Chapter 3. Jython Control Flow

Control statements include conditionals such as if, and loop constructs such as for and while. They form the structure that holds a program together and shapes its behavior. Although the basics of conditionals and loops are similar across a wide variety of programming languages, each language has its own specific implementation. Coming from Java to Python, you will find the basic statements familiar, but some of the details will be new. In this chapter, we will tour the ways in which Python manages flow of control, including the use of indentation to mark block boundaries.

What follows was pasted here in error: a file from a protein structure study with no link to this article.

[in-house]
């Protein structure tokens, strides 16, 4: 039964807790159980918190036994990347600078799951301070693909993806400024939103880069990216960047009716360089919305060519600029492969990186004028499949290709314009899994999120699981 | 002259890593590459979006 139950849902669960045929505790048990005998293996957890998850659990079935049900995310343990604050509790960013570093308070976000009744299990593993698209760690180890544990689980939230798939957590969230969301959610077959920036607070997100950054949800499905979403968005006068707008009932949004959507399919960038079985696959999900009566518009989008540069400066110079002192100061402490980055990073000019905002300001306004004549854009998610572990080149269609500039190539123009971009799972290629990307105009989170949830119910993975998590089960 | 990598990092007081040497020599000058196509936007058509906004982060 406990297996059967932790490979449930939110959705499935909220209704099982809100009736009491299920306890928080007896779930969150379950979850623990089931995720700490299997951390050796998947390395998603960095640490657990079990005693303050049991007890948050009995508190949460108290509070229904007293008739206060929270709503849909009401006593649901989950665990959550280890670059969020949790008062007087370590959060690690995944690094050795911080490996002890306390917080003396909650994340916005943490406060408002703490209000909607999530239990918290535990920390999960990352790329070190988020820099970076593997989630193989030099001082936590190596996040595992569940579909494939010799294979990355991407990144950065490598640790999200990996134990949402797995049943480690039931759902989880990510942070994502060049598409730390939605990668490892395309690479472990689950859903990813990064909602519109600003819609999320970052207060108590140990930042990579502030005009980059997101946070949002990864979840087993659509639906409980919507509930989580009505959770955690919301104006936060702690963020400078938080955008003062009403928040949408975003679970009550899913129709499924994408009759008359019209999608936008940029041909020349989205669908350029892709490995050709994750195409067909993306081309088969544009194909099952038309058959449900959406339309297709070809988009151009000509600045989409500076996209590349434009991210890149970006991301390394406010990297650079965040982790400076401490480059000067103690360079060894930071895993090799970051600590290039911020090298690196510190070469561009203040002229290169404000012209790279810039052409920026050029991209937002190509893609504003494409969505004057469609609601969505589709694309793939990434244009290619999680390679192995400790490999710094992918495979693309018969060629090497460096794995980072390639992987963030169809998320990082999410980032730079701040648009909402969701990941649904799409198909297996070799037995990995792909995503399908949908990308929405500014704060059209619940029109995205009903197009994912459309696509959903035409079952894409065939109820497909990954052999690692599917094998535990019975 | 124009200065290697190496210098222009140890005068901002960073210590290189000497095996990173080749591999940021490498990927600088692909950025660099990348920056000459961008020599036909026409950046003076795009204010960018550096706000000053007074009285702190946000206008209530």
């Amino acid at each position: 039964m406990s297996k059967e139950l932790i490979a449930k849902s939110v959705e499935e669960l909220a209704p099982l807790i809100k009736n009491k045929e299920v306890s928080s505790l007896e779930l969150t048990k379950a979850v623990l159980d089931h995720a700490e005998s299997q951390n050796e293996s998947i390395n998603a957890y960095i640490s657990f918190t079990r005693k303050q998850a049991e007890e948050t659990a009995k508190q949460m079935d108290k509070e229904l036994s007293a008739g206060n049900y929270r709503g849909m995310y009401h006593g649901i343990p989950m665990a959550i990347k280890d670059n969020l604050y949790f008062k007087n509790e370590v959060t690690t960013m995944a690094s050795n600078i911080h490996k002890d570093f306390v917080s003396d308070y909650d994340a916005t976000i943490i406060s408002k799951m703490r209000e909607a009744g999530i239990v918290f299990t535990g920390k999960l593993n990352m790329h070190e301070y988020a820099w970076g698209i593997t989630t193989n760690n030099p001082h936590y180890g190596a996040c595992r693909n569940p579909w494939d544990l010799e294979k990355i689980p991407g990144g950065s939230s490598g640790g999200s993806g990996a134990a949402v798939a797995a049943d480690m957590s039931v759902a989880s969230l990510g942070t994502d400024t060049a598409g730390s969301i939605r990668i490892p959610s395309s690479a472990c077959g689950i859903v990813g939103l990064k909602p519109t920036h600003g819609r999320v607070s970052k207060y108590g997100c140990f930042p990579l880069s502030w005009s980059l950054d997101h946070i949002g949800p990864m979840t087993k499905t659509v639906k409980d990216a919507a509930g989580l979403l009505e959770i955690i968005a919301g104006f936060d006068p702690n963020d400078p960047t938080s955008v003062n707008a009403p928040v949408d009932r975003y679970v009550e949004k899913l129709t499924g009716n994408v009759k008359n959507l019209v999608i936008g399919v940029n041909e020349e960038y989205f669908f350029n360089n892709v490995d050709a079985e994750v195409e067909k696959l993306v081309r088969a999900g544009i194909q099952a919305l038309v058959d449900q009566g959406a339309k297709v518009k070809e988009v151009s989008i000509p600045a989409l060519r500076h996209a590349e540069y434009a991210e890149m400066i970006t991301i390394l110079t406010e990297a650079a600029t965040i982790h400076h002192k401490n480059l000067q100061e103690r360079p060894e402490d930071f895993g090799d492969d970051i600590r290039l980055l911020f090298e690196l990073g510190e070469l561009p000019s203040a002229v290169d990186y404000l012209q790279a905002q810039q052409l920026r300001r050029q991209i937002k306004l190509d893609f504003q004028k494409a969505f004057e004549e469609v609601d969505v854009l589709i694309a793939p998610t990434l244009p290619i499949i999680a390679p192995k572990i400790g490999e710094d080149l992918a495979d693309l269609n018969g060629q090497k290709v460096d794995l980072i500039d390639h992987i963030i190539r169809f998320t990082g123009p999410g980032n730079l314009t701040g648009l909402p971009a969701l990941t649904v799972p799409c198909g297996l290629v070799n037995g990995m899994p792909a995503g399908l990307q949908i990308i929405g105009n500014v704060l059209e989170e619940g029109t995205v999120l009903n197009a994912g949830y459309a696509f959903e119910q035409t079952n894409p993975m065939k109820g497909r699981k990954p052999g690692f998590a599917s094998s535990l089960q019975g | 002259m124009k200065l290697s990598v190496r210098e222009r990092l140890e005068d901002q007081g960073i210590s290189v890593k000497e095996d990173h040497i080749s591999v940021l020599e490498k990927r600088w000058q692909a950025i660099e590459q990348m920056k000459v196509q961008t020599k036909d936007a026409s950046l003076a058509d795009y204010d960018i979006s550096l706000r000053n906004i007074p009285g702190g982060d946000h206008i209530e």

Statements and Expressions

A Python program consists of a series of statements. A statement can be:

  • An expression combining variables and operators, which may include function or method calls

  • An assignment

  • One of several keyword statements, such as if, for, or try

The following are all valid statements:

1 + 2 * 3

range(2, 3)

inputFile.close( )

if x == None: return

In Python, simple statements are normally separated by the end of a line (any operating system’s end-of-line combination will work). However, Python will allow a statement to continue beyond the end of a line if there is an open parenthesis, bracket, brace, or triple-quote string. Such a statement can continue over any number of lines until the delimiter is closed. A statement can also be continued to the next line by ending it with a backslash \. The backslash only allows the statement to be continued for one more line; to continue ...

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